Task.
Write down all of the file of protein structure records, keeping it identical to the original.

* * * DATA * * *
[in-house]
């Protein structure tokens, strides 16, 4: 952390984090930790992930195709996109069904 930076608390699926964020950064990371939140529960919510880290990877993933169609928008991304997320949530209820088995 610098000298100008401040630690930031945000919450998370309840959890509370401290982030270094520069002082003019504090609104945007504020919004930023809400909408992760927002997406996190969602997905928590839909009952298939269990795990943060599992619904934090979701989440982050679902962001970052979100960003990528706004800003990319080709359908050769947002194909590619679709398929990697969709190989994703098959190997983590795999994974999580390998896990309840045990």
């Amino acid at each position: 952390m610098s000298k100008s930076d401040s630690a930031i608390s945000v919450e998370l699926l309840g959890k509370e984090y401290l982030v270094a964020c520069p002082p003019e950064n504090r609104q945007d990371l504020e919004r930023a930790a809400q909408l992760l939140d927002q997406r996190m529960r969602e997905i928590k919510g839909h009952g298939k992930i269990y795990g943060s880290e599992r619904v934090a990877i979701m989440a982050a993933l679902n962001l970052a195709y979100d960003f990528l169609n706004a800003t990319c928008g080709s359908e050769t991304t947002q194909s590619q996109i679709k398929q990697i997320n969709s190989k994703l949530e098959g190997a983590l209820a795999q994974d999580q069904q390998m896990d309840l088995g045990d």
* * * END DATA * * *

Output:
[in-house]
């Protein structure tokens, strides 16, 4: 952390984090930790992930195709996109069904 930076608390699926964020950064990371939140529960919510880290990877993933169609928008991304997320949530209820088995 610098000298100008401040630690930031945000919450998370309840959890509370401290982030270094520069002082003019504090609104945007504020919004930023809400909408992760927002997406996190969602997905928590839909009952298939269990795990943060599992619904934090979701989440982050679902962001970052979100960003990528706004800003990319080709359908050769947002194909590619679709398929990697969709190989994703098959190997983590795999994974999580390998896990309840045990």
């Amino acid at each position: 952390m610098s000298k100008s930076d401040s630690a930031i608390s945000v919450e998370l699926l309840g959890k509370e984090y401290l982030v270094a964020c520069p002082p003019e950064n504090r609104q945007d990371l504020e919004r930023a930790a809400q909408l992760l939140d927002q997406r996190m529960r969602e997905i928590k919510g839909h009952g298939k992930i269990y795990g943060s880290e599992r619904v934090a990877i979701m989440a982050a993933l679902n962001l970052a195709y979100d960003f990528l169609n706004a800003t990319c928008g080709s359908e050769t991304t947002q194909s590619q996109i679709k398929q990697i997320n969709s190989k994703l949530e098959g190997a983590l209820a795999q994974d999580q069904q390998m896990d309840l088995g045990d």